A new survey conducted for the American Federation of Teachers adds confusion to the already muddled debate about the majority of faculty serving outside the tenure system. Ultimately the union is interested in a particular problem — organizing — for which in many states part-time status represents a legal boundary for the construction of bargaining units.
This legalistic definition of the group, and the “who’s the market for our services” orientation makes perfect sense for AFT. But it’s not a particularly good standpoint for analysis.
The problem is that the study focusses on part-time faculty to the exclusion of all the other major categories of non-track faculty, including full-time nontenurable, graduate students, post-docs, staff, etc.
This narrow focus skews the perception of what faculty serving nontenurably “want.” We already know, for instance, that nearly 100 percent of those in full-time nontenurable positions prefer full-time work. Likewise we know that in most disciplines most graduate employees and postdocs want full-time tenurable positions.
As a result, the survey’s suggestion that “only” half of all part-time faculty would prefer full-time work misses the mark. What this really means is something more like 75 percent of all faculty (those teaching perhaps 90 percent of all classes) prefer full-time work.
The story being reported out of the survey is the part that isn’t news: The roughly one-quarter of all faculty who are moonlighting and teaching a course or two for love are happy with a psychic wage. (“I teach at the U,” over golf or mah-jong, delivers status compensation with both friends and professional associates in one’s primary profession.)
Asking this question of these people is a a little bit like surveying folks in a burger joint and “discovering” that they eat meat. Of course those who are teaching avocationally are mostly satisfied with working part-time.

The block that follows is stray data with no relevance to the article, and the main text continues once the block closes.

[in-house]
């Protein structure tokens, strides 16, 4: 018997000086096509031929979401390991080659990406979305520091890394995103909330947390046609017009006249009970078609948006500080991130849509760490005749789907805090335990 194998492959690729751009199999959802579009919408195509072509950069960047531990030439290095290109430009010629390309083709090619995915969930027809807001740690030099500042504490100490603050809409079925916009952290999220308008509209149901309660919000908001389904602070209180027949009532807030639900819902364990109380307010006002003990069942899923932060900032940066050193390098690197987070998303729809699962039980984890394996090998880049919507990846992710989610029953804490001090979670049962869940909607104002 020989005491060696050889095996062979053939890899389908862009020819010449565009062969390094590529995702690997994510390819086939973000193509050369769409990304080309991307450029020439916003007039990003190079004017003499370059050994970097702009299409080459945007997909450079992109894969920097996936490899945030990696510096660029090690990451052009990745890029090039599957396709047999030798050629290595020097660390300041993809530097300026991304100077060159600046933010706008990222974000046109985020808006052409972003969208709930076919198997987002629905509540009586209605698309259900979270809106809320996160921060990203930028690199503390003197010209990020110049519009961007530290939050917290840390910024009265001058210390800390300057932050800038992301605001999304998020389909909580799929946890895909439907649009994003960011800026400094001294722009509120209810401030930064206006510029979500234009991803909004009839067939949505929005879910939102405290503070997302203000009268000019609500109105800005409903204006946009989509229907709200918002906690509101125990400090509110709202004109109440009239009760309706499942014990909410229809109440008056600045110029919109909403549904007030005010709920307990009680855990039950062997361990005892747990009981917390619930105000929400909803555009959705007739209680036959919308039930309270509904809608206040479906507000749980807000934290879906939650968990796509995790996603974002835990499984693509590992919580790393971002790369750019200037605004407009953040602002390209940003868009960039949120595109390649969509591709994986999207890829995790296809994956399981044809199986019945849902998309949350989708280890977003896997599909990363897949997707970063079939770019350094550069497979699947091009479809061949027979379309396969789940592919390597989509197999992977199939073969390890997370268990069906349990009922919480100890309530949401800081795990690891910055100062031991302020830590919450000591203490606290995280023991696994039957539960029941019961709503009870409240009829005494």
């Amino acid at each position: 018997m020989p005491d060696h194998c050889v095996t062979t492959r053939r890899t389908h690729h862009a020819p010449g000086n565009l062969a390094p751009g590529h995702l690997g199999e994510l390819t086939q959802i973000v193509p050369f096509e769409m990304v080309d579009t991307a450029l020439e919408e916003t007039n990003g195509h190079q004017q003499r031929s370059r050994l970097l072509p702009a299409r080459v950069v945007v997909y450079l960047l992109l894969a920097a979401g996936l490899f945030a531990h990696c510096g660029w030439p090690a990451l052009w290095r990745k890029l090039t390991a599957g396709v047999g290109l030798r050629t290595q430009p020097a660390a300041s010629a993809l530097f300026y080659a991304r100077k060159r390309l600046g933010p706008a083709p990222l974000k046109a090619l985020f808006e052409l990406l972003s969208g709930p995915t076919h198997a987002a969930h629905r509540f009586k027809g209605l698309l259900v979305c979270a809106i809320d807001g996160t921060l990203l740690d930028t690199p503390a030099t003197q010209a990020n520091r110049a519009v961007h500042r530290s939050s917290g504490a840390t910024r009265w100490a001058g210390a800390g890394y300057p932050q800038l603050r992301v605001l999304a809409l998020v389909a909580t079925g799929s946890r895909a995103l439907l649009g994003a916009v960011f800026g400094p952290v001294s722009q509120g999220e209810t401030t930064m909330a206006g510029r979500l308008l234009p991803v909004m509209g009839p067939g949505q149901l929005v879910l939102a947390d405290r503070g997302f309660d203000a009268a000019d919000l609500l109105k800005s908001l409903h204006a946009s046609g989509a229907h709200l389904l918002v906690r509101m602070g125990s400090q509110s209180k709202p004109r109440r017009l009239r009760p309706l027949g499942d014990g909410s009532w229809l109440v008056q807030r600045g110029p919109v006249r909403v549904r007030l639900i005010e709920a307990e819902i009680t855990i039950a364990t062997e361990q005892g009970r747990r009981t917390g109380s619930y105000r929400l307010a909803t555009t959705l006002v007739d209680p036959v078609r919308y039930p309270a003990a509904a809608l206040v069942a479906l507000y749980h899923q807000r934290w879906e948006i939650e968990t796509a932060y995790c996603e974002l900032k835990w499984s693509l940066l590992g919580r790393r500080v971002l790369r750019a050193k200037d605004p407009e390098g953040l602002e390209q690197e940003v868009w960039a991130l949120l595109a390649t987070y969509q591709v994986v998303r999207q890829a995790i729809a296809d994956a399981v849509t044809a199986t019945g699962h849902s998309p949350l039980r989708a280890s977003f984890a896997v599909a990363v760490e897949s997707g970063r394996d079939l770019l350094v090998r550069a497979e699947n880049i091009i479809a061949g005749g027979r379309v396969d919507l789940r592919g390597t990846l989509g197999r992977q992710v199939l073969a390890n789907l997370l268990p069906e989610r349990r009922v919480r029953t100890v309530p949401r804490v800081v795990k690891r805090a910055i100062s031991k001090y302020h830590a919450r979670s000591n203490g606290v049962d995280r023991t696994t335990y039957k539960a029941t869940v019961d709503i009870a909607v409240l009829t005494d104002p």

When read critically, the survey means something very different: It has discovered that roughly half of the people in the burger joint are actually vegetarians! And even quite a few of the meat eaters think the fare could be improved.
That’s the interesting result — that half of all part-timers are trying to get something that isn’t on the menu. And most of the scholarship suggests that we’d all be a lot healthier if what they wanted (full academic citizenship) was available to them.
In short, at least half of all part-timers are more like all other teachers than the other part-timers with an avocational relationship to the job.
While useful for a union that needs to understand the complex “market” for part-time representation, this survey could have been a lot more helpful by clearly separating the avocational faculty from those who espouse college teaching as a profession.
We need to ask tougher questions of this kind of data. Here are just three for starters:
Q. Is there anything wrong with converting college teaching to lightly paid volunteerism?
A. In addition to consequences for students, it would seem to contribute to the race, class and gender segmentation of the workforce, as I’ve previously remarked in posts on Obama, on a better AFT report, and in my credo (We Work) for minnesota review. Police departments are often far more ethnically diverse than English departments, despite decades of elaborate affirmative hiring efforts.
Women are commonly disproportionately shunted into part-time and nontenurable positions. It’s hardly an accident that since 1970, when women began to stream into higher education teaching, tenure began to be steadily reconceived as a privilege for research-intensive faculty.
When teaching-intensive positions were held overwhelmingly by men, they were mostly tenurable. Now that they are held disproportionately by women in many fields, most teaching-intensive positions are not tenurable.
This line of analysis ultimately pushes uncomfortable questions: not who is teaching, but who should be teaching?
Q. How many classes are the satisfied faculty teaching vs. the unsatisfied?
A. It would appear that the unsatisfied teach more classes than the satisfied, often at multiple institutions. The conditions with which they are dissatisfied have a larger impact.
Q. What unites the dissatisfaction of the dissatisfied part-timers with other faculty, grad students, and post-docs?
A. The demand for more security, better pay, due process, a fair return on educational attainment, more equitable participation in professional decision making, etc.
In between the satisfied fraction of the tenured and the satisfied fraction of the moonlighers are the majority of all faculty — teaching the highest proportion of students, including the most at-risk students — with profound, frequently shared dissatisfactions about conditions that most analysis shows has an impact on student retention and success.